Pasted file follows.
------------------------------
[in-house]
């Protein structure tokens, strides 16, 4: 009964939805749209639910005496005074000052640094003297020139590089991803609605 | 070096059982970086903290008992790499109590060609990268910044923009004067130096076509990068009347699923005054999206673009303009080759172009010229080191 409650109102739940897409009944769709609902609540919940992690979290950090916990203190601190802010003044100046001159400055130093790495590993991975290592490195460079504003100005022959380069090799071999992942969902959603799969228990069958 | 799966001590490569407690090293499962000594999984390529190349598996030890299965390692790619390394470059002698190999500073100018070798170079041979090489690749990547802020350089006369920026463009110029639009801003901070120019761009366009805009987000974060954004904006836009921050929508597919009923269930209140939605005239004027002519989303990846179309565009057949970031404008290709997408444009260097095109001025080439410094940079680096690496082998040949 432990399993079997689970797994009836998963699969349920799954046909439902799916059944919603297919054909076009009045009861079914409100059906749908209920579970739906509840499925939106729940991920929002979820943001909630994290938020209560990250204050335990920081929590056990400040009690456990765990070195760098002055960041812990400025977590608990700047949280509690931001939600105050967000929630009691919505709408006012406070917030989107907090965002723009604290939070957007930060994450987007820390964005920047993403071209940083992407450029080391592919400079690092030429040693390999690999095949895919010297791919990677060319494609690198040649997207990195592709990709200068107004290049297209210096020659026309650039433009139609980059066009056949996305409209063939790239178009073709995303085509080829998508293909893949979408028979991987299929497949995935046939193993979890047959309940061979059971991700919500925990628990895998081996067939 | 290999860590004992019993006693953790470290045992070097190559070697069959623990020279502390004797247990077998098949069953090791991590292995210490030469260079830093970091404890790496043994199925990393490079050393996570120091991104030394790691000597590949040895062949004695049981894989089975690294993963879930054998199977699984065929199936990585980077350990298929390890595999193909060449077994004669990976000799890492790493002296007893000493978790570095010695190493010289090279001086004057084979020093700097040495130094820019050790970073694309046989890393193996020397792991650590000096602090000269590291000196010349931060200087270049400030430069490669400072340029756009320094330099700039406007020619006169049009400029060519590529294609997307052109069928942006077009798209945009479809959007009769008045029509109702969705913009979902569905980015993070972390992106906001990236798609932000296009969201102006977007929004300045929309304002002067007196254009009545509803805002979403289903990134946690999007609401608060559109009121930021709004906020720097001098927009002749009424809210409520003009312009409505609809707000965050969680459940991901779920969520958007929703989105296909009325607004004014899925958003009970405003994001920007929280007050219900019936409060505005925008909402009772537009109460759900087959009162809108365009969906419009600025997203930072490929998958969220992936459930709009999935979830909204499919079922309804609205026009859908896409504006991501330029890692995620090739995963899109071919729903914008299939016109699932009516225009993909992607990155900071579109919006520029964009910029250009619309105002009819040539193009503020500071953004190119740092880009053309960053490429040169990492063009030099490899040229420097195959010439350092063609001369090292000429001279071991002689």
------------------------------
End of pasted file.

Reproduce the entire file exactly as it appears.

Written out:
[in-house]
């Protein structure tokens, strides 16, 4: 009964939805749209639910005496005074000052640094003297020139590089991803609605 | 070096059982970086903290008992790499109590060609990268910044923009004067130096076509990068009347699923005054999206673009303009080759172009010229080191 409650109102739940897409009944769709609902609540919940992690979290950090916990203190601190802010003044100046001159400055130093790495590993991975290592490195460079504003100005022959380069090799071999992942969902959603799969228990069958 | 799966001590490569407690090293499962000594999984390529190349598996030890299965390692790619390394470059002698190999500073100018070798170079041979090489690749990547802020350089006369920026463009110029639009801003901070120019761009366009805009987000974060954004904006836009921050929508597919009923269930209140939605005239004027002519989303990846179309565009057949970031404008290709997408444009260097095109001025080439410094940079680096690496082998040949 432990399993079997689970797994009836998963699969349920799954046909439902799916059944919603297919054909076009009045009861079914409100059906749908209920579970739906509840499925939106729940991920929002979820943001909630994290938020209560990250204050335990920081929590056990400040009690456990765990070195760098002055960041812990400025977590608990700047949280509690931001939600105050967000929630009691919505709408006012406070917030989107907090965002723009604290939070957007930060994450987007820390964005920047993403071209940083992407450029080391592919400079690092030429040693390999690999095949895919010297791919990677060319494609690198040649997207990195592709990709200068107004290049297209210096020659026309650039433009139609980059066009056949996305409209063939790239178009073709995303085509080829998508293909893949979408028979991987299929497949995935046939193993979890047959309940061979059971991700919500925990628990895998081996067939 | 290999860590004992019993006693953790470290045992070097190559070697069959623990020279502390004797247990077998098949069953090791991590292995210490030469260079830093970091404890790496043994199925990393490079050393996570120091991104030394790691000597590949040895062949004695049981894989089975690294993963879930054998199977699984065929199936990585980077350990298929390890595999193909060449077994004669990976000799890492790493002296007893000493978790570095010695190493010289090279001086004057084979020093700097040495130094820019050790970073694309046989890393193996020397792991650590000096602090000269590291000196010349931060200087270049400030430069490669400072340029756009320094330099700039406007020619006169049009400029060519590529294609997307052109069928942006077009798209945009479809959007009769008045029509109702969705913009979902569905980015993070972390992106906001990236798609932000296009969201102006977007929004300045929309304002002067007196254009009545509803805002979403289903990134946690999007609401608060559109009121930021709004906020720097001098927009002749009424809210409520003009312009409505609809707000965050969680459940991901779920969520958007929703989105296909009325607004004014899925958003009970405003994001920007929280007050219900019936409060505005925008909402009772537009109460759900087959009162809108365009969906419009600025997203930072490929998958969220992936459930709009999935979830909204499919079922309804609205026009859908896409504006991501330029890692995620090739995963899109071919729903914008299939016109699932009516225009993909992607990155900071579109919006520029964009910029250009619309105002009819040539193009503020500071953004190119740092880009053309960053490429040169990492063009030099490899040229420097195959010439350092063609001369090292000429001279071991002689």